MOONGOLIA

my name is spike. from louisiana, now i live in mongolia. i take photos.

was hoping to have the last picture in this series be Eli climbin through, but he didn’t want to wait in line …

each person would go in to the middle and crouch up/stand inside. they would try to turn around a few times while crouched in the middle without bumping small stone pegs that would be pushed out if they hit them. after they crawled out they would press the pegs back in and the next person would try … idk

citylung: Fantastic blog! Your pictures really make me wanna go to Mongolia. I live in Korea and I have a chance to go for a long weekend. I am wondering if it would be ridiculous to try and experience the country in such a short time... What do you think? Thanks

Thank you so much! I’m still shooting so many bad photos per OK photo, so compliments mean a lot!

To answer your question, I guess it depends on how long a long weekend is. It takes a while to get anywhere in Mongolia, so a trip to the gobi would probably take at least 4 days (a day of travel each way, two days to see the major sites..)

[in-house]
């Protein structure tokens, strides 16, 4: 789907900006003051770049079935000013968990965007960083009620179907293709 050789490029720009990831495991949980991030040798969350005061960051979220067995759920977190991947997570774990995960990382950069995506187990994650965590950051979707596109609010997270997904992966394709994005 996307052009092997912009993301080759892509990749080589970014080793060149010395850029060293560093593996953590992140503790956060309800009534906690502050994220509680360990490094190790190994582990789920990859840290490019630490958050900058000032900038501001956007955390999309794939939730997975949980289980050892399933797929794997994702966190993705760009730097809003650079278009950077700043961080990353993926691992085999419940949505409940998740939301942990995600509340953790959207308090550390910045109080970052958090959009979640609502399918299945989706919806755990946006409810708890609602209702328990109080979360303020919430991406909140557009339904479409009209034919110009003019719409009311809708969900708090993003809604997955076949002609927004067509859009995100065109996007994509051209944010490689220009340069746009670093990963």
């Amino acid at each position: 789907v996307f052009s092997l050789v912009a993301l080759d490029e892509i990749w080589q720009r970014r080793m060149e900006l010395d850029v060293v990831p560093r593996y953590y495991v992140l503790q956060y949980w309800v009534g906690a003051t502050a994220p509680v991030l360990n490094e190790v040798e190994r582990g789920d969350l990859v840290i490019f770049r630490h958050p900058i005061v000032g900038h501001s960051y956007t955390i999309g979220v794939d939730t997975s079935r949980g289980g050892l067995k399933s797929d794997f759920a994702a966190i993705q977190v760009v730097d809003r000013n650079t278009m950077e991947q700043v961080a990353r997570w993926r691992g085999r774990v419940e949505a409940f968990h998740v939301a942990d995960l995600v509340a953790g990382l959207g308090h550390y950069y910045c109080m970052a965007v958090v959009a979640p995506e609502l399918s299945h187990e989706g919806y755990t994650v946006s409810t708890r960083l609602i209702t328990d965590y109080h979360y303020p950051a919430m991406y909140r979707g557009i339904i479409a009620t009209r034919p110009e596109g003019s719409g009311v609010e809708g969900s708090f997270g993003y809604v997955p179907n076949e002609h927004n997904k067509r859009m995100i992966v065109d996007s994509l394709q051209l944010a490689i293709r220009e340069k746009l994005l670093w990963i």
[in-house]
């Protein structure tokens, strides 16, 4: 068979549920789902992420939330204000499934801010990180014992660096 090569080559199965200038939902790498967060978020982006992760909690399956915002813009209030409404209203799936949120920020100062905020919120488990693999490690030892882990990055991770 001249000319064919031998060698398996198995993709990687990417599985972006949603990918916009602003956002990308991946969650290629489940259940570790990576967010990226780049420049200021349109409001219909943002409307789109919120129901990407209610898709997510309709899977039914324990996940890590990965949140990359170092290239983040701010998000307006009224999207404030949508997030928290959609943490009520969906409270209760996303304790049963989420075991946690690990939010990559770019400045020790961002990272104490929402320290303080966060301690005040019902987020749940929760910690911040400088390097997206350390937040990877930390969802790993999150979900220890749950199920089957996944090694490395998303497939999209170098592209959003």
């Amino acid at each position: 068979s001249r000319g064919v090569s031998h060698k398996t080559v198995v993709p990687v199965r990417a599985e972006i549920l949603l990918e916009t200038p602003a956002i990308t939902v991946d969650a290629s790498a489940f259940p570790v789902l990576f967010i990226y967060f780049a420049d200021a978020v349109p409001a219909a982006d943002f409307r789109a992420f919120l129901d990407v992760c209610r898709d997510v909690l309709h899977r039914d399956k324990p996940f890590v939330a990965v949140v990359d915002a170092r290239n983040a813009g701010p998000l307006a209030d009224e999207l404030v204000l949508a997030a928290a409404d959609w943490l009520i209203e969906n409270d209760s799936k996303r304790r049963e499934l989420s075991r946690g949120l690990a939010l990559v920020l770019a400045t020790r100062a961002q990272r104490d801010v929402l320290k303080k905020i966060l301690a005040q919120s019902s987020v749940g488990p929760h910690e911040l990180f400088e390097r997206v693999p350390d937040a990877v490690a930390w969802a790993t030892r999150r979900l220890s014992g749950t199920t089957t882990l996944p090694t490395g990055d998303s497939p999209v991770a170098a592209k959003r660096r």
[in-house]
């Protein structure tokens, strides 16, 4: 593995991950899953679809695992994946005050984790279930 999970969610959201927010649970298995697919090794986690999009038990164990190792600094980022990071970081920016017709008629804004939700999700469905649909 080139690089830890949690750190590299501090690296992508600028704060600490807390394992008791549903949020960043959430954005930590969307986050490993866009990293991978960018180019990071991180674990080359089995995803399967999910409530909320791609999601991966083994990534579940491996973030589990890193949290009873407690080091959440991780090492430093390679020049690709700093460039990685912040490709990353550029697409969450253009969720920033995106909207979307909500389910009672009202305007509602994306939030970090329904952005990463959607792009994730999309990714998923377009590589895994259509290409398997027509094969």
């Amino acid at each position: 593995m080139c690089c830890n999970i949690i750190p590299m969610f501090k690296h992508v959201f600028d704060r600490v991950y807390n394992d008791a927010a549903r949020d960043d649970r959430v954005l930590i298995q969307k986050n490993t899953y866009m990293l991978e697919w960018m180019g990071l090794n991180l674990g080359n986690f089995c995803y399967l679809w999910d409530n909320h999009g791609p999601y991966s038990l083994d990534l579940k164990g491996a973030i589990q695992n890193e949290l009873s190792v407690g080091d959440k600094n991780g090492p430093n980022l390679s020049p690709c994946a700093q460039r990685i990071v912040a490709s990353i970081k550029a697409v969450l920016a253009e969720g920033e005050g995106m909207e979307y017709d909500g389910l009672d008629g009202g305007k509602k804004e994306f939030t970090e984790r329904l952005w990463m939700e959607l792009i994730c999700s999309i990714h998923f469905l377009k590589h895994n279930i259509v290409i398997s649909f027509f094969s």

There are areas relatively close to UB that you can spend a weekend seeing (Any one of selenge aimag, terelj, kharkhorum, burkhan khaldun), but they are not as exotic as the Gobi or the west (Olgii)

Lmk if you have other questions or I can elaborate on something!

right walking up to the front gate of the monastery was this stone slab with traditional Mongolian script.

after becoming a satellite state of the Soviets in 1921, the Soviets “introduced” the cyrillic alphabet to Mongolia in the 40s, which essentially replaced all of the use of the traditional script.

the place where the script is still most commonly used is in Inner Mongolia (China), though there have been some pushes in Mongolia to relearn and begin reteaching the traditional script.

i’m not sure what it says.

taken at the Amarbayasgalant Monastery in Selenge Aimag (province), Mongolia